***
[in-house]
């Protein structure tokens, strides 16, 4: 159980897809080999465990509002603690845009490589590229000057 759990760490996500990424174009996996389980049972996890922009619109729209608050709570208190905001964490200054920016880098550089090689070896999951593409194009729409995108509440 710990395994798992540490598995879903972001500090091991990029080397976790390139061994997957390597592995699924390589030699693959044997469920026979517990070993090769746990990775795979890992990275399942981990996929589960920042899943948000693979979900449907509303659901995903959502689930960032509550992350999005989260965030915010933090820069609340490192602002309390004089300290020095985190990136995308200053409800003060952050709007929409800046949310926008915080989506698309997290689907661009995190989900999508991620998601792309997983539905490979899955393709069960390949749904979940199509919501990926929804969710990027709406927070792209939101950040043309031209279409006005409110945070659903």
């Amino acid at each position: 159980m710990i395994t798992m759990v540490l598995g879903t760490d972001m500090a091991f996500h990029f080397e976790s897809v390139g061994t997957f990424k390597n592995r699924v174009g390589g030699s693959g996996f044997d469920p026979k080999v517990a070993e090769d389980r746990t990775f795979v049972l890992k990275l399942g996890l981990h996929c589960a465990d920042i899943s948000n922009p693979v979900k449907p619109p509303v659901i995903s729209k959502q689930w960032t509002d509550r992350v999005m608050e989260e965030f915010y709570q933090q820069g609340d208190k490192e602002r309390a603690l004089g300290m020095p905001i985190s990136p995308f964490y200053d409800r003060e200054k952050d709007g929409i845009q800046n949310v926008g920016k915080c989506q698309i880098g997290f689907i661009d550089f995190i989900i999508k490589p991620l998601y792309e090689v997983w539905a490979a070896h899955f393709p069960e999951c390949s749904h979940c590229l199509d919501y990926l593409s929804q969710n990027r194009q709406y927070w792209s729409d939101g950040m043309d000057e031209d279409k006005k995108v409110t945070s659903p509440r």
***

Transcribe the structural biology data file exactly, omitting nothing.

[in-house]
């Protein structure tokens, strides 16, 4: 159980897809080999465990509002603690845009490589590229000057 759990760490996500990424174009996996389980049972996890922009619109729209608050709570208190905001964490200054920016880098550089090689070896999951593409194009729409995108509440 710990395994798992540490598995879903972001500090091991990029080397976790390139061994997957390597592995699924390589030699693959044997469920026979517990070993090769746990990775795979890992990275399942981990996929589960920042899943948000693979979900449907509303659901995903959502689930960032509550992350999005989260965030915010933090820069609340490192602002309390004089300290020095985190990136995308200053409800003060952050709007929409800046949310926008915080989506698309997290689907661009995190989900999508991620998601792309997983539905490979899955393709069960390949749904979940199509919501990926929804969710990027709406927070792209939101950040043309031209279409006005409110945070659903």
């Amino acid at each position: 159980m710990i395994t798992m759990v540490l598995g879903t760490d972001m500090a091991f996500h990029f080397e976790s897809v390139g061994t997957f990424k390597n592995r699924v174009g390589g030699s693959g996996f044997d469920p026979k080999v517990a070993e090769d389980r746990t990775f795979v049972l890992k990275l399942g996890l981990h996929c589960a465990d920042i899943s948000n922009p693979v979900k449907p619109p509303v659901i995903s729209k959502q689930w960032t509002d509550r992350v999005m608050e989260e965030f915010y709570q933090q820069g609340d208190k490192e602002r309390a603690l004089g300290m020095p905001i985190s990136p995308f964490y200053d409800r003060e200054k952050d709007g929409i845009q800046n949310v926008g920016k915080c989506q698309i880098g997290f689907i661009d550089f995190i989900i999508k490589p991620l998601y792309e090689v997983w539905a490979a070896h899955f393709p069960e999951c390949s749904h979940c590229l199509d919501y990926l593409s929804q969710n990027r194009q709406y927070w792209s729409d939101g950040m043309d000057e031209d279409k006005k995108v409110t945070s659903p509440r």